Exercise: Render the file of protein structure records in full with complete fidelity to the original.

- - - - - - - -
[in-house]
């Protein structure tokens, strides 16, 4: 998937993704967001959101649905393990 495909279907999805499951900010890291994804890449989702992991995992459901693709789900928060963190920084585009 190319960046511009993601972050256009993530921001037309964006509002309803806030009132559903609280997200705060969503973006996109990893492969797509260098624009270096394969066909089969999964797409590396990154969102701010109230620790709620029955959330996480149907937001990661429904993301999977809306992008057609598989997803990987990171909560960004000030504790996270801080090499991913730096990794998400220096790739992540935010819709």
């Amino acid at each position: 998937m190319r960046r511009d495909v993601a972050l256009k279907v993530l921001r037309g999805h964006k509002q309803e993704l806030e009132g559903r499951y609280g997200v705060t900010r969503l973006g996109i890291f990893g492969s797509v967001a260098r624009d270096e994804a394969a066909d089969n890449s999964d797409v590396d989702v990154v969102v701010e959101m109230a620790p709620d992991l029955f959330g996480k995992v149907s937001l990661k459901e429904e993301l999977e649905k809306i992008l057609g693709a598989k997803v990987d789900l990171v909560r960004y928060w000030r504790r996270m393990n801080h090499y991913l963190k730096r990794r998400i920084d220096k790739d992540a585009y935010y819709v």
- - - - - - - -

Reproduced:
[in-house]
């Protein structure tokens, strides 16, 4: 998937993704967001959101649905393990 495909279907999805499951900010890291994804890449989702992991995992459901693709789900928060963190920084585009 190319960046511009993601972050256009993530921001037309964006509002309803806030009132559903609280997200705060969503973006996109990893492969797509260098624009270096394969066909089969999964797409590396990154969102701010109230620790709620029955959330996480149907937001990661429904993301999977809306992008057609598989997803990987990171909560960004000030504790996270801080090499991913730096990794998400220096790739992540935010819709």
């Amino acid at each position: 998937m190319r960046r511009d495909v993601a972050l256009k279907v993530l921001r037309g999805h964006k509002q309803e993704l806030e009132g559903r499951y609280g997200v705060t900010r969503l973006g996109i890291f990893g492969s797509v967001a260098r624009d270096e994804a394969a066909d089969n890449s999964d797409v590396d989702v990154v969102v701010e959101m109230a620790p709620d992991l029955f959330g996480k995992v149907s937001l990661k459901e429904e993301l999977e649905k809306i992008l057609g693709a598989k997803v990987d789900l990171v909560r960004y928060w000030r504790r996270m393990n801080h090499y991913l963190k730096r990794r998400i920084d220096k790739d992540a585009y935010y819709v």